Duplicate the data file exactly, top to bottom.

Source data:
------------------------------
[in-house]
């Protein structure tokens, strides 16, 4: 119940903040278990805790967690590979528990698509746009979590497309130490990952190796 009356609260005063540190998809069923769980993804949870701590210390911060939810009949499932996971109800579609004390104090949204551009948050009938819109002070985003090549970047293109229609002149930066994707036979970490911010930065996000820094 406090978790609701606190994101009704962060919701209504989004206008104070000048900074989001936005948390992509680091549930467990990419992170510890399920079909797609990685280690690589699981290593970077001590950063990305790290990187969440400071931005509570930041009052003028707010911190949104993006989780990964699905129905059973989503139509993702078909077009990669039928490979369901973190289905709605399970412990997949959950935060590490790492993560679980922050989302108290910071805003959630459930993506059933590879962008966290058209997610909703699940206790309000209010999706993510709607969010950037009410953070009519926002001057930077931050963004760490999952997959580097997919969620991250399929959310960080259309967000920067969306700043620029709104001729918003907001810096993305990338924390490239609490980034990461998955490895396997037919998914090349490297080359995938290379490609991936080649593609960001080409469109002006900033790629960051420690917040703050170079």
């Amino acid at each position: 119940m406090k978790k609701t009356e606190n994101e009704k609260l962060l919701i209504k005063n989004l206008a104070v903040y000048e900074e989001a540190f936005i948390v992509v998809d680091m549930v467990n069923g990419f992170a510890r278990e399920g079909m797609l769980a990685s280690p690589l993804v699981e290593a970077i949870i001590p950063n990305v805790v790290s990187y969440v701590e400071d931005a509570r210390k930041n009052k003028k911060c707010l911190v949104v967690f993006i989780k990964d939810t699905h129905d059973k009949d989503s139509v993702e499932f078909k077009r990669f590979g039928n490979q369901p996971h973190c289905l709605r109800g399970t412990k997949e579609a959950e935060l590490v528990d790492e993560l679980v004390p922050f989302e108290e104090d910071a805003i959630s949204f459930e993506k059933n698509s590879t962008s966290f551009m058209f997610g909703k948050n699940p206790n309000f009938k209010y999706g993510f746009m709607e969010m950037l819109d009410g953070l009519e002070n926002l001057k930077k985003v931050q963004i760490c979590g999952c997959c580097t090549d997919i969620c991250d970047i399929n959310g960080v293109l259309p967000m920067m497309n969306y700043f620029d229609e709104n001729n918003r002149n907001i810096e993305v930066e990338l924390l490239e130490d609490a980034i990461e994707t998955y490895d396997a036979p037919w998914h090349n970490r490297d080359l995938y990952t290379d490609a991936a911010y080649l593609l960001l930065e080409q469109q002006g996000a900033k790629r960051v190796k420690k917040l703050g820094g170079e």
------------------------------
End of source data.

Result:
[in-house]
């Protein structure tokens, strides 16, 4: 119940903040278990805790967690590979528990698509746009979590497309130490990952190796 009356609260005063540190998809069923769980993804949870701590210390911060939810009949499932996971109800579609004390104090949204551009948050009938819109002070985003090549970047293109229609002149930066994707036979970490911010930065996000820094 406090978790609701606190994101009704962060919701209504989004206008104070000048900074989001936005948390992509680091549930467990990419992170510890399920079909797609990685280690690589699981290593970077001590950063990305790290990187969440400071931005509570930041009052003028707010911190949104993006989780990964699905129905059973989503139509993702078909077009990669039928490979369901973190289905709605399970412990997949959950935060590490790492993560679980922050989302108290910071805003959630459930993506059933590879962008966290058209997610909703699940206790309000209010999706993510709607969010950037009410953070009519926002001057930077931050963004760490999952997959580097997919969620991250399929959310960080259309967000920067969306700043620029709104001729918003907001810096993305990338924390490239609490980034990461998955490895396997037919998914090349490297080359995938290379490609991936080649593609960001080409469109002006900033790629960051420690917040703050170079």
């Amino acid at each position: 119940m406090k978790k609701t009356e606190n994101e009704k609260l962060l919701i209504k005063n989004l206008a104070v903040y000048e900074e989001a540190f936005i948390v992509v998809d680091m549930v467990n069923g990419f992170a510890r278990e399920g079909m797609l769980a990685s280690p690589l993804v699981e290593a970077i949870i001590p950063n990305v805790v790290s990187y969440v701590e400071d931005a509570r210390k930041n009052k003028k911060c707010l911190v949104v967690f993006i989780k990964d939810t699905h129905d059973k009949d989503s139509v993702e499932f078909k077009r990669f590979g039928n490979q369901p996971h973190c289905l709605r109800g399970t412990k997949e579609a959950e935060l590490v528990d790492e993560l679980v004390p922050f989302e108290e104090d910071a805003i959630s949204f459930e993506k059933n698509s590879t962008s966290f551009m058209f997610g909703k948050n699940p206790n309000f009938k209010y999706g993510f746009m709607e969010m950037l819109d009410g953070l009519e002070n926002l001057k930077k985003v931050q963004i760490c979590g999952c997959c580097t090549d997919i969620c991250d970047i399929n959310g960080v293109l259309p967000m920067m497309n969306y700043f620029d229609e709104n001729n918003r002149n907001i810096e993305v930066e990338l924390l490239e130490d609490a980034i990461e994707t998955y490895d396997a036979p037919w998914h090349n970490r490297d080359l995938y990952t290379d490609a991936a911010y080649l593609l960001l930065e080409q469109q002006g996000a900033k790629r960051v190796k420690k917040l703050g820094g170079e």